What does CDP have to do with ILM?

* Clearing some of the confusion caused by Three Letter Acronyms, or should we say, TLAs

In the high-tech world we are inundated with TLAs (Three Letter Acronyms). CDP (continuous data protection), ILM (information lifecycle management), SRM (storage resource management) - pick your favorite existing three-letter combination or make up your own, the alphabetic jumble is there to confound you.

Moreover, for those who can’t tell the players without a scorecard, things get even worse when they try to understand the relationship between one TLA and another.

When it comes to storage, the alphabet soup is as confusing as in any other area. So one of my correspondents should certainly be forgiven for asking the question, “what does CDP have to do with ILM?”- and then perhaps for adding under her breath - “and who cares, anyway?”

Managing information across the various phases of its lifecycle means much more than just moving data from hardware tier to hardware tier as the data's value changes. It also means applying various “tiers of service” to the data. Nowhere is the importance of the software providing that service clearer than when it comes to questions of data availability.

We can all agree that data availability is important, and certainly the need to ensure availability levels is one of the chief reasons we see increased usage of service-level agreements (SLA) these days.

Most SLAs are quantitative in the sense that “99.9% availability” means that services levels fall out of compliance if data is unavailable for more than 8 hours and 45 minutes over the course of a year. Typically high value data with a recovery time objective (RTO) as demanding as “three nines” (99.9%) would necessitate storing recent backups - at least the incrementals - on local (nearline) disk devices so that they can be retrieved quickly.

Many SLAs also assert qualitative requirements for availability. Such recovery point objectives (RPO) might demand that data must be recoverable to within an hour’s worth of granularity - in other words, no more than an hour’s worth of data may be lost after any downtime event. An RPO like this might be met with snapshot software set to capture changes every 60 minutes.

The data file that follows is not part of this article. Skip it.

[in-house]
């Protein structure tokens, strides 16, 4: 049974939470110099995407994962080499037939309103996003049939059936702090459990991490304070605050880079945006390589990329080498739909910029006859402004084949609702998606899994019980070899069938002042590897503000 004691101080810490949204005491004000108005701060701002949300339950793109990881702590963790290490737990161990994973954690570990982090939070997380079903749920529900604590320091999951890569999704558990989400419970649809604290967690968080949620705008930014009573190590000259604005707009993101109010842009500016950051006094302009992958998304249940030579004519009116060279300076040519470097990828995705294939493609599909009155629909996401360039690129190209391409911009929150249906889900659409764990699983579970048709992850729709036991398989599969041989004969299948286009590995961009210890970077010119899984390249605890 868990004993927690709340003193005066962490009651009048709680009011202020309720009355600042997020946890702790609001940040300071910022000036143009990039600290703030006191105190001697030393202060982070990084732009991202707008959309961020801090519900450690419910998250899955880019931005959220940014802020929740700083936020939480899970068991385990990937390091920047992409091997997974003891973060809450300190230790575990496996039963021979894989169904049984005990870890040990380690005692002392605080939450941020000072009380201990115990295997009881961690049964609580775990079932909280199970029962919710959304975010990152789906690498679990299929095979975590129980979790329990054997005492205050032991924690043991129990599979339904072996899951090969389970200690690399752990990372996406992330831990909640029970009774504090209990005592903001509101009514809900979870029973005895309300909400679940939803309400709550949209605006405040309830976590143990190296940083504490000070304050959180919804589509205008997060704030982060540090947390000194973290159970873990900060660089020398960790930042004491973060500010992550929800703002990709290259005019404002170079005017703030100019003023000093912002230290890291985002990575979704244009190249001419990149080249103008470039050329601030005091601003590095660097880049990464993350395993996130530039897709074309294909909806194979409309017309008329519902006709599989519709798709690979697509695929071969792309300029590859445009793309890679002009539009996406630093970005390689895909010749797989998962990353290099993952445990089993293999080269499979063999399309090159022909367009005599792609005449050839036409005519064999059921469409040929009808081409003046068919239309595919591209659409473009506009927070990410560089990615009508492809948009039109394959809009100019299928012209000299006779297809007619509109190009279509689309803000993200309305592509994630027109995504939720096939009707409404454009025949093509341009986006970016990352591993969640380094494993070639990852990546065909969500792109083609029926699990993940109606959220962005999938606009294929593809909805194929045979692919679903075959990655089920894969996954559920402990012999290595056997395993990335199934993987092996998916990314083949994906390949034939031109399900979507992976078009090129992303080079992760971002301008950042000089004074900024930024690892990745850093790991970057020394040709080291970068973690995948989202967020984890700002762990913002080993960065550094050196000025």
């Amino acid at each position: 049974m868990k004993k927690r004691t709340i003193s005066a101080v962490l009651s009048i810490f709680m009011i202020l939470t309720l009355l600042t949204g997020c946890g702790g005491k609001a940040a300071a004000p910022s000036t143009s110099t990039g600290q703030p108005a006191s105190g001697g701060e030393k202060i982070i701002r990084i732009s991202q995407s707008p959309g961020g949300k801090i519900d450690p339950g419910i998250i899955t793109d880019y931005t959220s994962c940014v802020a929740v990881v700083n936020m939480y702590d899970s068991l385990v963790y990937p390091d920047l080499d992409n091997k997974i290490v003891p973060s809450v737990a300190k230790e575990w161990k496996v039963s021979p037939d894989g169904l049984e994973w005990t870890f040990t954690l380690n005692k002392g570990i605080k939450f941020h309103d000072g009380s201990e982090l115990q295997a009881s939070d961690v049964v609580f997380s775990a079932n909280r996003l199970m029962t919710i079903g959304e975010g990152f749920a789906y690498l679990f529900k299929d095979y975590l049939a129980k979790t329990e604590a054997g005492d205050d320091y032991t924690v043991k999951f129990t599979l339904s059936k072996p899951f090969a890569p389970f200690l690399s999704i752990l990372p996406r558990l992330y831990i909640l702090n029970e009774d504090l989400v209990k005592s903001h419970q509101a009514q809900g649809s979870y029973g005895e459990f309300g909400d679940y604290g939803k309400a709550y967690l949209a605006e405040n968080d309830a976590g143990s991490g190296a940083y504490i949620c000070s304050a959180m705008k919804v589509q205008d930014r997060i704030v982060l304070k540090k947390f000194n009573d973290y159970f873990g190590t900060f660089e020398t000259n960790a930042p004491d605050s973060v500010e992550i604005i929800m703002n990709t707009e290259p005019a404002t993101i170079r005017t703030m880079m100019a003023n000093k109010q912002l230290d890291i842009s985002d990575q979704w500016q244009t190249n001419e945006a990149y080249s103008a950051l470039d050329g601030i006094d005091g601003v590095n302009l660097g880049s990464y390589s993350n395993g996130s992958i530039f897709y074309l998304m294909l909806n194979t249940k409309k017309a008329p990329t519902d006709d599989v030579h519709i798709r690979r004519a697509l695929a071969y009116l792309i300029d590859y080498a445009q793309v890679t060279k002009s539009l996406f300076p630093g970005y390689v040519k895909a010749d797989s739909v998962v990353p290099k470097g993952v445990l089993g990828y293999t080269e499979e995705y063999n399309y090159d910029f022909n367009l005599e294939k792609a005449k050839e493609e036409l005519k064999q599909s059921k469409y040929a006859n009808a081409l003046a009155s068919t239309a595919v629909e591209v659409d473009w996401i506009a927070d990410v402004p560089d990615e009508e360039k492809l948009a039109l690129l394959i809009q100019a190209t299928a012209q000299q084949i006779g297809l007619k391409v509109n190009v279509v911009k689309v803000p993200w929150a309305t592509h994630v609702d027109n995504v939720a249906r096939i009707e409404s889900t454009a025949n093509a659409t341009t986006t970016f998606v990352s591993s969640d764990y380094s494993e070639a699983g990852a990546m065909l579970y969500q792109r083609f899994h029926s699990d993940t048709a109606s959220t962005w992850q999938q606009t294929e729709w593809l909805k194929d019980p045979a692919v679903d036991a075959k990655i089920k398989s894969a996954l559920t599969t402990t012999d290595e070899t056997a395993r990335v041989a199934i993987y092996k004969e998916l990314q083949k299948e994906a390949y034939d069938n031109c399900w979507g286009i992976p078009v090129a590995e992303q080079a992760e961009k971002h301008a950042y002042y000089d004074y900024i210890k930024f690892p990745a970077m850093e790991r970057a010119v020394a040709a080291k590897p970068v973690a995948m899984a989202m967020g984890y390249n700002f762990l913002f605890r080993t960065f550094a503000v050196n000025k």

Unfortunately, hardware capable of providing the best RTOs offers no assurance whatsoever when it comes to RPOs. For some key applications - e-mail, perhaps a database, whatever a company defines as being “business critical” - the best RTOs without the finest RPOs are simply not good enough. These need instant (or near-instant) recovery at the data event level.

Event-based data recovery (that’s what CDP ultimately is) captures each change within a file or database at the byte level - only the changed bytes are written to the storage medium, which invariably is disk. Because CDP offers byte-level recoverability from disk, it provides RPOs and RTOs that traditional tape-based backups (full backups plus incrementals) are incapable of providing.

Whether or not you have applications that warrant the level of protection offered by CDP depends on the demands imposed by your SLAs. If file-level or message-level recoveries are needed for your e-mail service, the odds are you and your local CDP sales rep will be meeting soon. Ditto if all your companies revenue depends on a single database or application. Remember, however, that one size does not fit all when it comes to CDP, and an e-mail application may not be at all suitable for your Oracle team’s needs.

So ILM and CDP really do belong in the same bowl of alphabet soup. And that’s the truth. QED.

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Copyright © 2006 IDG Communications, Inc.

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